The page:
The prophecy that Habakkuk the prophet received.
We don’t know much about the prophet Habakkuk from any other book in the Bible. Since he prophesied the coming Babylonian army and its destruction of Judah, he prophesied some time before that invasion. Many think that Habakkuk ministered sometime during the reign of King Johoiakim, perhaps around the year 607 b.c.
It’s hard to say with certainty when Habakkuk prophesied. Since he speaks of God raising up the Babylonians (Habakkuk 1:6), we can guess that he wrote in the 25-year period between the time when Babylon conquered Nineveh and the Assyrian Empire (612 b.c.) and the time when Babylon conquered Jerusalem (587 b.c.).
We don’t know how old Habakkuk was when he gave this prophecy, but it is likely that he lived during the time of godly king Josiah (640 to 609 b.c.) and then gave this prophecy during the reign of one of Josiah’s successors. Habakkuk knew what it was like to live during a time of revival, and then to see God’s people and the nation slip into lethargy and sin. “Habakkuk had a problem. He had lived through a period of national revival followed by a period of spiritual decline.” (Boice)
Habakkuk loved his nation, and he knew it was moving ever closer to the precipice of destruction by continuing to break the laws of God. Therefore two anguished questions burst forth from his lips: How long? and Why?
–Robert W. De Haan
2 How long, Lord, must I call for help,
but you do not listen?
Or cry out to you, “Violence!”
but you do not save?
3 Why do you make me look at injustice?
Why do you tolerate wrongdoing?
Destruction and violence are before me;
there is strife, and conflict abounds.
4 Therefore the law is paralyzed,
and justice never prevails.
The wicked hem in the righteous,
so that justice is perverted.
How often we feel like Habakkuk! “Lord, look at the mess my life/my church/my country/this world is in now! So much is wrong! What’s taking you so long? Why don’t you come and help?”
The Lord’s Answer
5 “Look at the nations and watch—
and be utterly amazed.
For I am going to do something in your days
that you would not believe,
even if you were told.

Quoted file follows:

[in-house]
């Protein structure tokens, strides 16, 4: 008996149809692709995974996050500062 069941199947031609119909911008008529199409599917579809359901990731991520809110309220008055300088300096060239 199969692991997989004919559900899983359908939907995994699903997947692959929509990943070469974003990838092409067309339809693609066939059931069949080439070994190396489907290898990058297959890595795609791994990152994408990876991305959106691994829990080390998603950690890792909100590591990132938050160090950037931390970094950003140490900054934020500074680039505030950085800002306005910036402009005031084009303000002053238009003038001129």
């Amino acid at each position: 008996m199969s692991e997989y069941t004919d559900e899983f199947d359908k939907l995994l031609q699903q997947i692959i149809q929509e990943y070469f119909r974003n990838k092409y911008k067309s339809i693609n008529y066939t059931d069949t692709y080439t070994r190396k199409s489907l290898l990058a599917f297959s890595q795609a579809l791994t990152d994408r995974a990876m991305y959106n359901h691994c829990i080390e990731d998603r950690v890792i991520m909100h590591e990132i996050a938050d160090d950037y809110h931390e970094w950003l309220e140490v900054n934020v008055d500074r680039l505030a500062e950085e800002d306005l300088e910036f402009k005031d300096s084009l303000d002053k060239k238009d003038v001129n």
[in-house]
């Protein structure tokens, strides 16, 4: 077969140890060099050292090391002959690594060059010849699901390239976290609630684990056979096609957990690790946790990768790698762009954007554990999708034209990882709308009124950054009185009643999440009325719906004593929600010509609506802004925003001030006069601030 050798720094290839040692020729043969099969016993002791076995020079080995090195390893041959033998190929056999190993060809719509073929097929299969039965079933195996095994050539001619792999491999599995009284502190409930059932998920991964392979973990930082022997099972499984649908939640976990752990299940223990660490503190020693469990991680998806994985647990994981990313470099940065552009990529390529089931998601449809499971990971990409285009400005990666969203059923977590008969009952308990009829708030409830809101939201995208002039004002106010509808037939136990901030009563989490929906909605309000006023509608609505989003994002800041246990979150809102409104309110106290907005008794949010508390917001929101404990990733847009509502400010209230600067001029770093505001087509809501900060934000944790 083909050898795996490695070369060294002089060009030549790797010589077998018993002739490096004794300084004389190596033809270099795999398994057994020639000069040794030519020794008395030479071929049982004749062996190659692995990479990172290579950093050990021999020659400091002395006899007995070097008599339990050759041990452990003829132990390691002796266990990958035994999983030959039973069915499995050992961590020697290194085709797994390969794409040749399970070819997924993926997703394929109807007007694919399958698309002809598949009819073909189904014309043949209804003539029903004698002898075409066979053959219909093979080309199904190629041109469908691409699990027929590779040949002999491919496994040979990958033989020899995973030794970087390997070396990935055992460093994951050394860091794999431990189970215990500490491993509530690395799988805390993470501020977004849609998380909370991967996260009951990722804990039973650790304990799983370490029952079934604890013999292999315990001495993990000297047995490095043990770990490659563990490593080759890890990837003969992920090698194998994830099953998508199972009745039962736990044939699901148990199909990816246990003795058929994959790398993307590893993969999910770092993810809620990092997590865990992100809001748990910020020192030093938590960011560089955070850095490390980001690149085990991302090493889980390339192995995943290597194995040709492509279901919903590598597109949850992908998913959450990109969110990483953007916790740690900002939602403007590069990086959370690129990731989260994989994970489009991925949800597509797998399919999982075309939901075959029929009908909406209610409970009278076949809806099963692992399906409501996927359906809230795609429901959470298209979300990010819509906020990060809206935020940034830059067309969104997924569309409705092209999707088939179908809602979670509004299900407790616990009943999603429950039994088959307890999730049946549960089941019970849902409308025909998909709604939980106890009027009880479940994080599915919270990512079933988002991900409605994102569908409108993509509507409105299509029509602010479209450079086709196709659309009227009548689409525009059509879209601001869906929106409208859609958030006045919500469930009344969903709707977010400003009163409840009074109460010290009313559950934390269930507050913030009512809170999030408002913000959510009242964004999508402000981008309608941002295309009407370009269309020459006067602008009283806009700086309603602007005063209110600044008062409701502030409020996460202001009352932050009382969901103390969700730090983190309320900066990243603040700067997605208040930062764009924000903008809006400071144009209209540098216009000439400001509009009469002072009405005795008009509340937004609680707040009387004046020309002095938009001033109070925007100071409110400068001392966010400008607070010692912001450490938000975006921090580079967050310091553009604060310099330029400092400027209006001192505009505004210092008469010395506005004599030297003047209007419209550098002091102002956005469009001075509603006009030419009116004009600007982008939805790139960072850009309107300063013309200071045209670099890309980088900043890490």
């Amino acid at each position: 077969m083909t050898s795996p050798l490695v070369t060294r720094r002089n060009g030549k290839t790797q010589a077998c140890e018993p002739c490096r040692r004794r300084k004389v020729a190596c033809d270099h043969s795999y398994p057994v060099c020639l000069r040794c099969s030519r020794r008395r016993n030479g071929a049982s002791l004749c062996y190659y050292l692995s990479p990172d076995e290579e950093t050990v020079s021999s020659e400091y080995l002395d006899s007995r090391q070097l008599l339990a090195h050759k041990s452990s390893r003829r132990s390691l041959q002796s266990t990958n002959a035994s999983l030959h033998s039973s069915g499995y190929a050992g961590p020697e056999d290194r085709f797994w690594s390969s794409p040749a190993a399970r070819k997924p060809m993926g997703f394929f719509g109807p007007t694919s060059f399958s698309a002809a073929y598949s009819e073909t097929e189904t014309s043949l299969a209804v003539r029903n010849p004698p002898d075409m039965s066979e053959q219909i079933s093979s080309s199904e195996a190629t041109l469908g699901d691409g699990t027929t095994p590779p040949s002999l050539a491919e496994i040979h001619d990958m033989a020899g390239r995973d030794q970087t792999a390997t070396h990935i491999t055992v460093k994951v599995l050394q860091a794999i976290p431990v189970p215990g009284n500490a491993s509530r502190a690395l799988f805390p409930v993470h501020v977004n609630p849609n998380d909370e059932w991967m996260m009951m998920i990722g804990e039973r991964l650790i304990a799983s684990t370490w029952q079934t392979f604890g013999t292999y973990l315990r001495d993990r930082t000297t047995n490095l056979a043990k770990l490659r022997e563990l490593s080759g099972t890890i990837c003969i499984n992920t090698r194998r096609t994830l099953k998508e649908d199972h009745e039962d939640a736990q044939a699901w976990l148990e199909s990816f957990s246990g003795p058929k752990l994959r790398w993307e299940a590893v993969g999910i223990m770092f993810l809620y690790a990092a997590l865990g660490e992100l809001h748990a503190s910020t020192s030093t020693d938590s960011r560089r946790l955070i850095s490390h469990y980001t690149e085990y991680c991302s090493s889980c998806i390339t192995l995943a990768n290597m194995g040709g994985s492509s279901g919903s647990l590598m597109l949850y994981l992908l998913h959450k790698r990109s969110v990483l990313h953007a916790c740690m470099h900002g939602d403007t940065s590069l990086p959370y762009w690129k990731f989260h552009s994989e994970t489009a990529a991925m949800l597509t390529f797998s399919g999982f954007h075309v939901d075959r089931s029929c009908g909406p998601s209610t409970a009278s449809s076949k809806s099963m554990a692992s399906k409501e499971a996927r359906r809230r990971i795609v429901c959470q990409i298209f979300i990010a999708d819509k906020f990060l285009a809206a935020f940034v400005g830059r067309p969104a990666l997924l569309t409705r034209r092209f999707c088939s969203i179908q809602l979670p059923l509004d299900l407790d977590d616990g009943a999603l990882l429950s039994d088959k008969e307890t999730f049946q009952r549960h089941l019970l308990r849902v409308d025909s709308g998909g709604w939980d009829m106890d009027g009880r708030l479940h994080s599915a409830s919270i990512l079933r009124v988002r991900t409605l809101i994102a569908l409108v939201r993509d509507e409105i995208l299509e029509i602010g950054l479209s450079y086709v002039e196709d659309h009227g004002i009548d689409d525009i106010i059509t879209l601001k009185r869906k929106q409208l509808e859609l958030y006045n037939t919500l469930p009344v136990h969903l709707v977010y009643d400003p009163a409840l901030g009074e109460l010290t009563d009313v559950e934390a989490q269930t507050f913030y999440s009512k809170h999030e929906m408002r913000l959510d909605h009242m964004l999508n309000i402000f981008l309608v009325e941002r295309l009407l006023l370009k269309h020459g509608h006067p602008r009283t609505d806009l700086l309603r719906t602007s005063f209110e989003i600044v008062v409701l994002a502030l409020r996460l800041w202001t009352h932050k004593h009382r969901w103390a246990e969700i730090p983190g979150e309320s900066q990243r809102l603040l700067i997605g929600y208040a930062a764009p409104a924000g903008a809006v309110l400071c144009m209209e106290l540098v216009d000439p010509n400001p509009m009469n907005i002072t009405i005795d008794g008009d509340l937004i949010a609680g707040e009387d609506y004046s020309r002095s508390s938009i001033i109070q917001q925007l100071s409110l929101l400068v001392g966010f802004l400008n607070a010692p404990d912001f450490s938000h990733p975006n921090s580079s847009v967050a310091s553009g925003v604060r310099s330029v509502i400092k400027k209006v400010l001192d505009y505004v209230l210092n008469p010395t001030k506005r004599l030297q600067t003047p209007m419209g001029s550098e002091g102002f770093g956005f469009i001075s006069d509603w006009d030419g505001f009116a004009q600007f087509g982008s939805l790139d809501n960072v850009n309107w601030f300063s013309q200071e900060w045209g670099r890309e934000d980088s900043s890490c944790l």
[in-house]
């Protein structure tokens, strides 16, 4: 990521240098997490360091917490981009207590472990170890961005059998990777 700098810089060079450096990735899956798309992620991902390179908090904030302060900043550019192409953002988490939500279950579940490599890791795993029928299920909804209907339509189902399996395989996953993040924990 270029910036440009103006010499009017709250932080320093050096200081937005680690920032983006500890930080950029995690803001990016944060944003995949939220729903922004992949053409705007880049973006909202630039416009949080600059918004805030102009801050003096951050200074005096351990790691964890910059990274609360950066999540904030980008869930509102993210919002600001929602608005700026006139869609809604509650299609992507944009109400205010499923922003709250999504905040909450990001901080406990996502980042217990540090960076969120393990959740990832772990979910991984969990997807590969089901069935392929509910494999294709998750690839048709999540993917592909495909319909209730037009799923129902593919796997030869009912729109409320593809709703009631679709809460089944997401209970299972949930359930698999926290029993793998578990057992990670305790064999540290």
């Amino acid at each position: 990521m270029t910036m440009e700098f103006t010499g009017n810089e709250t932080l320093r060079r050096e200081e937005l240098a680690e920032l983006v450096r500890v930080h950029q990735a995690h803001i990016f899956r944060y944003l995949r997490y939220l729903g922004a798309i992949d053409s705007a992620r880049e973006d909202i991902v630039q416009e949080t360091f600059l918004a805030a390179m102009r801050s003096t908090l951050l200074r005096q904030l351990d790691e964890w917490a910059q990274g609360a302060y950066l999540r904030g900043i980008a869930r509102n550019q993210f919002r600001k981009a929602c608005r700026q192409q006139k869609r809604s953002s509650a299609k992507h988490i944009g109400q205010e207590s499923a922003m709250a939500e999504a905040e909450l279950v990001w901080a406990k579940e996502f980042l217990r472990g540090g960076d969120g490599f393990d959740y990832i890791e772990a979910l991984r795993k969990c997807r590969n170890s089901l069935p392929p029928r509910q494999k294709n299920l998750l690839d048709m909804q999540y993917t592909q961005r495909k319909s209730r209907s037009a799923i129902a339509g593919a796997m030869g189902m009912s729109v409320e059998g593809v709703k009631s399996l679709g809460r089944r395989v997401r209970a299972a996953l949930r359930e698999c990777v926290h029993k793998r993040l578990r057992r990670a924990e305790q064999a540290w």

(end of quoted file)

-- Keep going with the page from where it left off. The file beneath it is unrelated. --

6 I am raising up the Babylonians,
that ruthless and impetuous people,
who sweep across the whole earth
to seize dwellings not their own.
7 They are a feared and dreaded people;
they are a law to themselves
and promote their own honor.
8 Their horses are swifter than leopards,
fiercer than wolves at dusk.
Their cavalry gallops headlong;
their horsemen come from afar.
They fly like an eagle swooping to devour;
9 they all come intent on violence.
Their hordes advance like a desert wind
and gather prisoners like sand.
10 They mock kings
and scoff at rulers.
They laugh at all fortified cities;
by building earthen ramps they capture them.
11 Then they sweep past like the wind and go on—
guilty people, whose own strength is their god.
God says, “Don’t worry. I know what I will do to bring judgment and punishment where it is needed. I will send the fierce and wicked Babylonians against Judah.”
Habakkuk’s Second Complaint
12 Lord, are you not from everlasting?
My God, my Holy One, you will never die.
You, Lord, have appointed them to execute judgment;
you, my Rock, have ordained them to punish.
13 Your eyes are too pure to look on evil;
you cannot tolerate wrongdoing.
Why then do you tolerate the treacherous?
Why are you silent while the wicked
swallow up those more righteous than themselves?
14 You have made people like the fish in the sea,
like the sea creatures that have no ruler.
15 The wicked foe pulls all of them up with hooks,
he catches them in his net,
he gathers them up in his dragnet;
and so he rejoices and is glad.
16 Therefore he sacrifices to his net
and burns incense to his dragnet,
for by his net he lives in luxury
and enjoys the choicest food.
17 Is he to keep on emptying his net,
destroying nations without mercy?
But Habakkuk is not happy with God’s plans. He is appalled that God would use an even more wicked nation, Babylon, against his own chosen people. He argues, “Yes, God, the problem is bad, but your solution seems worse!”
For Habakkuk and all of us who want to see God working NOW! — a faith building song, asking God to work now in us. John Waller and “Calling for a Flood.” Click HERE to hear it.
What a timely word for this season! The song is an excellent fit – and the cry of my heart!